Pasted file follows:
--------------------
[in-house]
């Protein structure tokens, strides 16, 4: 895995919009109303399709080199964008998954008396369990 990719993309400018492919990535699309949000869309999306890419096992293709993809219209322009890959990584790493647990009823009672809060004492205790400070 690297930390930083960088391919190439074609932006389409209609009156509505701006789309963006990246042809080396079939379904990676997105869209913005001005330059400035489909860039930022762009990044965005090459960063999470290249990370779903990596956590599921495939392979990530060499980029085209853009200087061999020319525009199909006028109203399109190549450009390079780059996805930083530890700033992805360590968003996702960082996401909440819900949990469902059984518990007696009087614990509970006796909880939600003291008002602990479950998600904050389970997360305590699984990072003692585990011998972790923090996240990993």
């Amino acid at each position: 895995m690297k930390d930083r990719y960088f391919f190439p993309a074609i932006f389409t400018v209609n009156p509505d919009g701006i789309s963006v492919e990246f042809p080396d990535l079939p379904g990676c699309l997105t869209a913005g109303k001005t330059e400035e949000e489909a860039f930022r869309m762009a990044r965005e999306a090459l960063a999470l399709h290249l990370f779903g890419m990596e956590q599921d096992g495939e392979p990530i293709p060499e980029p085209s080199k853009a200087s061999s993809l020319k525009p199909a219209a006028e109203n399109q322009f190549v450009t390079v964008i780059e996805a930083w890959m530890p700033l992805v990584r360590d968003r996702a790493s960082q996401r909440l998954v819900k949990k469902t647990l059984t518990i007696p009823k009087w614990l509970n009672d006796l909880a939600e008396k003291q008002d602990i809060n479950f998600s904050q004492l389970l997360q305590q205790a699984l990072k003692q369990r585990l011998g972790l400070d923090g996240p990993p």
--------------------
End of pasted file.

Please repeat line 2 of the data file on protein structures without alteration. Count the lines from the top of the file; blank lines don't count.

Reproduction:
């Protein structure tokens, strides 16, 4: 895995919009109303399709080199964008998954008396369990 990719993309400018492919990535699309949000869309999306890419096992293709993809219209322009890959990584790493647990009823009672809060004492205790400070 690297930390930083960088391919190439074609932006389409209609009156509505701006789309963006990246042809080396079939379904990676997105869209913005001005330059400035489909860039930022762009990044965005090459960063999470290249990370779903990596956590599921495939392979990530060499980029085209853009200087061999020319525009199909006028109203399109190549450009390079780059996805930083530890700033992805360590968003996702960082996401909440819900949990469902059984518990007696009087614990509970006796909880939600003291008002602990479950998600904050389970997360305590699984990072003692585990011998972790923090996240990993």